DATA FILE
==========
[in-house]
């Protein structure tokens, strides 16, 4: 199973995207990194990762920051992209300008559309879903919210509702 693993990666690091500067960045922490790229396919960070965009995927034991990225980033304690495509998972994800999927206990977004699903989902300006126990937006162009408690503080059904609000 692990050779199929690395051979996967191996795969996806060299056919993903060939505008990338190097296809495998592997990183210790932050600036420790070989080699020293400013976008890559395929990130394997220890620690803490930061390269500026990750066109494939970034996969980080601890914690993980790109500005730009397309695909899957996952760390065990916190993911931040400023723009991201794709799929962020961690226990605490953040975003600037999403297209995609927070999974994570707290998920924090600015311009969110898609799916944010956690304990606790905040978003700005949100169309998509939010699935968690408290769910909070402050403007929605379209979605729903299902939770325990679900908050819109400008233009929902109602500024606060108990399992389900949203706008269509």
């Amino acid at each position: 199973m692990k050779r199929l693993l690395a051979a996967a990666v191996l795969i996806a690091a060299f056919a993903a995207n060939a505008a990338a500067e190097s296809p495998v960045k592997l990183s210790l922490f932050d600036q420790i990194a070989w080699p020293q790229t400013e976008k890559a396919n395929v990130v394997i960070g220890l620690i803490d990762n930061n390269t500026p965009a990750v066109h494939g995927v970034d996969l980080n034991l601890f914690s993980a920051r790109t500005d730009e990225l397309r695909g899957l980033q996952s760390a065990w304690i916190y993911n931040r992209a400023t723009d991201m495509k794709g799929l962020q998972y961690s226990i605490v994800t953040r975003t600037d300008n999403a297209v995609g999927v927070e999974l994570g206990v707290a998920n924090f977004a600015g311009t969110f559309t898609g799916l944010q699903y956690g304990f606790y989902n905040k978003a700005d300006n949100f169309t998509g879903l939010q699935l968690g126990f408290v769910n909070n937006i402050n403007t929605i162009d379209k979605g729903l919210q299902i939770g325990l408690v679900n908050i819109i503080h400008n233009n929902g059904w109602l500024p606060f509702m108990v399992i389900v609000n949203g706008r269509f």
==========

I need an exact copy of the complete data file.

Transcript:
[in-house]
């Protein structure tokens, strides 16, 4: 199973995207990194990762920051992209300008559309879903919210509702 693993990666690091500067960045922490790229396919960070965009995927034991990225980033304690495509998972994800999927206990977004699903989902300006126990937006162009408690503080059904609000 692990050779199929690395051979996967191996795969996806060299056919993903060939505008990338190097296809495998592997990183210790932050600036420790070989080699020293400013976008890559395929990130394997220890620690803490930061390269500026990750066109494939970034996969980080601890914690993980790109500005730009397309695909899957996952760390065990916190993911931040400023723009991201794709799929962020961690226990605490953040975003600037999403297209995609927070999974994570707290998920924090600015311009969110898609799916944010956690304990606790905040978003700005949100169309998509939010699935968690408290769910909070402050403007929605379209979605729903299902939770325990679900908050819109400008233009929902109602500024606060108990399992389900949203706008269509």
């Amino acid at each position: 199973m692990k050779r199929l693993l690395a051979a996967a990666v191996l795969i996806a690091a060299f056919a993903a995207n060939a505008a990338a500067e190097s296809p495998v960045k592997l990183s210790l922490f932050d600036q420790i990194a070989w080699p020293q790229t400013e976008k890559a396919n395929v990130v394997i960070g220890l620690i803490d990762n930061n390269t500026p965009a990750v066109h494939g995927v970034d996969l980080n034991l601890f914690s993980a920051r790109t500005d730009e990225l397309r695909g899957l980033q996952s760390a065990w304690i916190y993911n931040r992209a400023t723009d991201m495509k794709g799929l962020q998972y961690s226990i605490v994800t953040r975003t600037d300008n999403a297209v995609g999927v927070e999974l994570g206990v707290a998920n924090f977004a600015g311009t969110f559309t898609g799916l944010q699903y956690g304990f606790y989902n905040k978003a700005d300006n949100f169309t998509g879903l939010q699935l968690g126990f408290v769910n909070n937006i402050n403007t929605i162009d379209k979605g729903l919210q299902i939770g325990l408690v679900n908050i819109i503080h400008n233009n929902g059904w109602l500024p606060f509702m108990v399992i389900v609000n949203g706008r269509f």